Positive health: The passport approach to improving continuity of care for low income South African chronic disease sufferers

 

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dc.contributor.advisor Bonnici, François en_ZA
dc.contributor.author Parak, Yusuf en_ZA
dc.date.accessioned 2018-02-06T14:15:05Z
dc.date.available 2018-02-06T14:15:05Z
dc.date.issued 2017 en_ZA
dc.identifier.citation Parak, Y. 2017. Positive health: The passport approach to improving continuity of care for low income South African chronic disease sufferers. University of Cape Town. en_ZA
dc.identifier.uri http://hdl.handle.net/11427/27333
dc.description.abstract Research Problem: The South African health system faces numerous challenges associated with its status as a middle-income developing nation. Wasteful expenditure and poor clinical outcomes arise from inefficient inter-organizational communication of patient information and the lack of a centralized health database. Research question: How does the experience of chronic disease patients with their health information inform the development of future health records in low income population groups? Proposition: Exploration of patient and health care workers experiences of medical records can inform their future development to enhance continuity of care. Objectives, methodology, procedures and outcome: Identification of an appropriate format, technological basis and functional design of a prototype medical record system by means of a phenomenological study conducted through in-depth interviews of patients and doctors in order to improve clinical care. Left and right hermeneutics were used to analyse the data and develop themes. Findings: Health records play a critical role in the clinics workflow processes, document the patients' management and clinical progress. They are an important intermediary in the relationship between the patient and the facility. Inefficiencies in the paper-based system lead to ineffective consultations, loss of continuity of care and discord between practitioners and patients. Improvement of the records format is required to provide ubiquitous access to health and improve patient health literacy. en_ZA
dc.language.iso eng en_ZA
dc.subject.other Inclusive Innovation en_ZA
dc.subject.other Medical Record Keeping en_ZA
dc.subject.other Health Systems en_ZA
dc.title Positive health: The passport approach to improving continuity of care for low income South African chronic disease sufferers en_ZA
dc.type Master Thesis
uct.type.publication Research en_ZA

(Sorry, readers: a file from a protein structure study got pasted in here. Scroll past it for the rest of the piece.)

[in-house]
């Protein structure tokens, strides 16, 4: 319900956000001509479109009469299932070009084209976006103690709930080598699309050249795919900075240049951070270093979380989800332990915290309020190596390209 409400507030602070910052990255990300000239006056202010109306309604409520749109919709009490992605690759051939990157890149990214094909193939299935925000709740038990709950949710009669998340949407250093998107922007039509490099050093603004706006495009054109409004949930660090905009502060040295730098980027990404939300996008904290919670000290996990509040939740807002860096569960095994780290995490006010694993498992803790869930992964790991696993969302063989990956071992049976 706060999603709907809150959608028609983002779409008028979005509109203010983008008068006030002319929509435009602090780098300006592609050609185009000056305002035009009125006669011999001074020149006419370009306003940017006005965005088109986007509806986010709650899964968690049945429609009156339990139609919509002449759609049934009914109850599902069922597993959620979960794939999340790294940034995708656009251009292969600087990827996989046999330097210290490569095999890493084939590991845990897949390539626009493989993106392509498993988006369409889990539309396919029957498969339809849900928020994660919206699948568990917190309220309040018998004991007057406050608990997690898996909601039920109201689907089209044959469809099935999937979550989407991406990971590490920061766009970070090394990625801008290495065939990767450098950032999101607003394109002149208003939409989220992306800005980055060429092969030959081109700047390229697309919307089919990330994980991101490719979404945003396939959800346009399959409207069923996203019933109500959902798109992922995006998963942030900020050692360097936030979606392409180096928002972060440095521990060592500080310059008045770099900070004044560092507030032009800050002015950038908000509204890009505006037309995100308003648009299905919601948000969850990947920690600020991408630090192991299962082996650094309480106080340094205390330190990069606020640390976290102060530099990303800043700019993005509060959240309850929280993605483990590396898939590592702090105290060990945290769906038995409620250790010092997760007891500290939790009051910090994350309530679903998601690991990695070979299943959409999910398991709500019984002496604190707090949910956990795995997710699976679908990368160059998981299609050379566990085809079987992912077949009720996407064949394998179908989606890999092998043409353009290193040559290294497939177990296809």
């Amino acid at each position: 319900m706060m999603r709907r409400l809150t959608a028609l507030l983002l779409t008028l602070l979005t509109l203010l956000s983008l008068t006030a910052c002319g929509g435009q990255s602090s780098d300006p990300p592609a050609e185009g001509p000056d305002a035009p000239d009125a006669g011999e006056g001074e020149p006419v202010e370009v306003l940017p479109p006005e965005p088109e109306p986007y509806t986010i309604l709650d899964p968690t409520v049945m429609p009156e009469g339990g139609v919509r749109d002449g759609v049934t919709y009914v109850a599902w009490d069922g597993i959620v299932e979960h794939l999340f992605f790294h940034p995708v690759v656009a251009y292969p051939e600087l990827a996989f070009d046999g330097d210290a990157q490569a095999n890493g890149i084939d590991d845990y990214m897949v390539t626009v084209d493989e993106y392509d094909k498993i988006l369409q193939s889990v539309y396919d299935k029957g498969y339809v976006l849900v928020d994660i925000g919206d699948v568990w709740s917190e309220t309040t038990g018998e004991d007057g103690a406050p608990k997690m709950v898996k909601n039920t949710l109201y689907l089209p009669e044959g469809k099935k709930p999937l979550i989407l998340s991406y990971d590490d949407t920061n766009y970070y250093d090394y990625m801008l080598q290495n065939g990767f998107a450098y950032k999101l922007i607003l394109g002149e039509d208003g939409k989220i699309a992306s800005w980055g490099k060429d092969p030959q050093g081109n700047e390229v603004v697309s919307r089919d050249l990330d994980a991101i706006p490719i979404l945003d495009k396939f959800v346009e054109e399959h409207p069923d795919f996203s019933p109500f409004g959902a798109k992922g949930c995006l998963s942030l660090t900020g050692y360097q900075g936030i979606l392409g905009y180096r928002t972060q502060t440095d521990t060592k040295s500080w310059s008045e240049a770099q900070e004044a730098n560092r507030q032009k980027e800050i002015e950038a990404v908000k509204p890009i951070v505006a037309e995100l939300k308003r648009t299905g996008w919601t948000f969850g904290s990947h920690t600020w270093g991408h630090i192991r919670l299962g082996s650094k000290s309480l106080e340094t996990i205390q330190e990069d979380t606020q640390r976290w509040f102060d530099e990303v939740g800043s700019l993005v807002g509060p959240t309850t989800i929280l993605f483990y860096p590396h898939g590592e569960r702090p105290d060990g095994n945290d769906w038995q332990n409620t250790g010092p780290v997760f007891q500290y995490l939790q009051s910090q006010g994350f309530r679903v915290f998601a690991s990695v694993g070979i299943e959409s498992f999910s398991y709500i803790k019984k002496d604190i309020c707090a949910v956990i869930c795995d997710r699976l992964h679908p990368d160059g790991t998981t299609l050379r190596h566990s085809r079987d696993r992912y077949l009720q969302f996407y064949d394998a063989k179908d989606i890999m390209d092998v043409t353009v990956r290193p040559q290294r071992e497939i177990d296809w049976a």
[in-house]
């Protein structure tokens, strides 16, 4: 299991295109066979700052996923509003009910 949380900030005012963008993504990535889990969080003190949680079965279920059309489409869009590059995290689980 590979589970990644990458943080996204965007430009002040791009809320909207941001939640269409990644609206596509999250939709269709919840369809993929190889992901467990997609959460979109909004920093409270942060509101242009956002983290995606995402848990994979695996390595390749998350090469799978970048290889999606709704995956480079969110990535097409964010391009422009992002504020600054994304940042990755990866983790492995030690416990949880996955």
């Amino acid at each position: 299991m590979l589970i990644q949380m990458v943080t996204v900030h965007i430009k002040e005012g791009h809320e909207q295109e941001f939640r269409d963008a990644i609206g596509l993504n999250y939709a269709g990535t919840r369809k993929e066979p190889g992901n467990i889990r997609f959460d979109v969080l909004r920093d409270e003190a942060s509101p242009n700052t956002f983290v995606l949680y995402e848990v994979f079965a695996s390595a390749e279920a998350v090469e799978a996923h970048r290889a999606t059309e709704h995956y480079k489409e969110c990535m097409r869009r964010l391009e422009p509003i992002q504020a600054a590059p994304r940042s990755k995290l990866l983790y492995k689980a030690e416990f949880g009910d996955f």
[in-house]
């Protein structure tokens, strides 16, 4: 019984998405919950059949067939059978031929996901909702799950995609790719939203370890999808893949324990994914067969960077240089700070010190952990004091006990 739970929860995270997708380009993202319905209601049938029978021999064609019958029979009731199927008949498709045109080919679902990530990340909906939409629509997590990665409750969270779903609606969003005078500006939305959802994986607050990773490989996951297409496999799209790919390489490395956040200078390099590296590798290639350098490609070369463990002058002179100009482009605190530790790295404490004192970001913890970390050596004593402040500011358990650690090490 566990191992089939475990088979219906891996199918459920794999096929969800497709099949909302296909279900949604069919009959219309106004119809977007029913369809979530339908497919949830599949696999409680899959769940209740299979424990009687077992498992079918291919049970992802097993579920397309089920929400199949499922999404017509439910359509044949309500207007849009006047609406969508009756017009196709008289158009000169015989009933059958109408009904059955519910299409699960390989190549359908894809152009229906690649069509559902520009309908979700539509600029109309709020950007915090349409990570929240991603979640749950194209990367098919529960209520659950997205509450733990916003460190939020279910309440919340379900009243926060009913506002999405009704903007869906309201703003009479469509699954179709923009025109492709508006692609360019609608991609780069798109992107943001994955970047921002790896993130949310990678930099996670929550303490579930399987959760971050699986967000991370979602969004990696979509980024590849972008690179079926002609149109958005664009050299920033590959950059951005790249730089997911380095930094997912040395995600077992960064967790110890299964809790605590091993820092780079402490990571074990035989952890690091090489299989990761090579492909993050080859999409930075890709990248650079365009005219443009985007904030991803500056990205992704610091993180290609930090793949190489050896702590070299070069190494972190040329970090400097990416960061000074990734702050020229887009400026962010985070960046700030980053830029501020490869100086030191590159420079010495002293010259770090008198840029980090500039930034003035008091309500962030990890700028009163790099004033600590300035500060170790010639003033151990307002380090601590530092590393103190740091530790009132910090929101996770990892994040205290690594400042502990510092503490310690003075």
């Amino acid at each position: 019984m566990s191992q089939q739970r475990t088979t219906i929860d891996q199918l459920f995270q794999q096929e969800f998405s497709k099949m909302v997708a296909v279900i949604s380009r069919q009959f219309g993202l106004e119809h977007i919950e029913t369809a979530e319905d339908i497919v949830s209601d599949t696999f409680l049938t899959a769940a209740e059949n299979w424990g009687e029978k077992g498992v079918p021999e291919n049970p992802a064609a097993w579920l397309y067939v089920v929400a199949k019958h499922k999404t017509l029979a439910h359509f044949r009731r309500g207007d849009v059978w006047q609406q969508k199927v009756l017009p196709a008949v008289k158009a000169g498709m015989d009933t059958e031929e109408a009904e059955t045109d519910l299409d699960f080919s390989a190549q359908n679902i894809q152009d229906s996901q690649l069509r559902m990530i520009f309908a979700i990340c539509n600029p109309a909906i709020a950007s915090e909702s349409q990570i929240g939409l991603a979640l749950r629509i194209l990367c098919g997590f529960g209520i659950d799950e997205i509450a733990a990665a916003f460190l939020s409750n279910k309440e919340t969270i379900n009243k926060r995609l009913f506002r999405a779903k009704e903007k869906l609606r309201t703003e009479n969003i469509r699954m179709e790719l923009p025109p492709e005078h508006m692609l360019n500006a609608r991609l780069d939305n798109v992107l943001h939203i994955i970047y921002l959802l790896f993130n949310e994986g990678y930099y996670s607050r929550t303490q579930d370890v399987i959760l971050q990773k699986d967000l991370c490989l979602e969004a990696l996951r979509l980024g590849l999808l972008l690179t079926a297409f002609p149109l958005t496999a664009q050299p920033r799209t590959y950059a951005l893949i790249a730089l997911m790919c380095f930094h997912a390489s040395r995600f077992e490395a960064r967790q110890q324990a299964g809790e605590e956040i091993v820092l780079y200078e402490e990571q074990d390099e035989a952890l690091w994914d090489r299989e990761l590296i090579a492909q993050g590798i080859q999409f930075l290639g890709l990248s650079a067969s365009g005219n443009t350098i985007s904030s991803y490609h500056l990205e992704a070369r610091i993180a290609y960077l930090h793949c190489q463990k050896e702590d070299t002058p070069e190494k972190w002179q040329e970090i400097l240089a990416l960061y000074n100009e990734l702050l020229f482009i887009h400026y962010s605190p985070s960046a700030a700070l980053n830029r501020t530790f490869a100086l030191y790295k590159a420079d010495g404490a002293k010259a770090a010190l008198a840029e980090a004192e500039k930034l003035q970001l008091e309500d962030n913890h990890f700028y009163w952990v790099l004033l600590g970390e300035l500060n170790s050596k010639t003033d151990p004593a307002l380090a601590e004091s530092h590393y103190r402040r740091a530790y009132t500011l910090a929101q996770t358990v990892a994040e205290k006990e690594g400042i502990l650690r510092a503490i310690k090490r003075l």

uct.type.resource Thesis en_ZA
dc.publisher.institution University of Cape Town
dc.publisher.faculty Faculty of Commerce en_ZA
dc.publisher.department Research of GSB en_ZA
dc.type.qualificationlevel Masters
dc.type.qualificationname MPhil en_ZA
uct.type.filetype Text
uct.type.filetype Image
dc.identifier.apacitation Parak, Y. (2017). <i>Positive health: The passport approach to improving continuity of care for low income South African chronic disease sufferers</i>. (Thesis). University of Cape Town ,Faculty of Commerce ,Research of GSB. Retrieved from http://hdl.handle.net/11427/27333 en_ZA
dc.identifier.chicagocitation Parak, Yusuf. <i>"Positive health: The passport approach to improving continuity of care for low income South African chronic disease sufferers."</i> Thesis., University of Cape Town ,Faculty of Commerce ,Research of GSB, 2017. http://hdl.handle.net/11427/27333 en_ZA
dc.identifier.vancouvercitation Parak Y. Positive health: The passport approach to improving continuity of care for low income South African chronic disease sufferers. [Thesis]. University of Cape Town ,Faculty of Commerce ,Research of GSB, 2017 [cited yyyy month dd]. Available from: http://hdl.handle.net/11427/27333 en_ZA
dc.identifier.ris TY - Thesis / Dissertation AU - Parak, Yusuf AB - Research Problem: The South African health system faces numerous challenges associated with its status as a middle-income developing nation. Wasteful expenditure and poor clinical outcomes arise from inefficient inter-organizational communication of patient information and the lack of a centralized health database. Research question: How does the experience of chronic disease patients with their health information inform the development of future health records in low income population groups? Proposition: Exploration of patient and health care workers experiences of medical records can inform their future development to enhance continuity of care. Objectives, methodology, procedures and outcome: Identification of an appropriate format, technological basis and functional design of a prototype medical record system by means of a phenomenological study conducted through in-depth interviews of patients and doctors in order to improve clinical care. Left and right hermeneutics were used to analyse the data and develop themes. Findings: Health records play a critical role in the clinics workflow processes, document the patients' management and clinical progress. They are an important intermediary in the relationship between the patient and the facility. Inefficiencies in the paper-based system lead to ineffective consultations, loss of continuity of care and discord between practitioners and patients. Improvement of the records format is required to provide ubiquitous access to health and improve patient health literacy. DA - 2017 DB - OpenUCT DP - University of Cape Town LK - https://open.uct.ac.za PB - University of Cape Town PY - 2017 T1 - Positive health: The passport approach to improving continuity of care for low income South African chronic disease sufferers TI - Positive health: The passport approach to improving continuity of care for low income South African chronic disease sufferers UR - http://hdl.handle.net/11427/27333 ER - en_ZA


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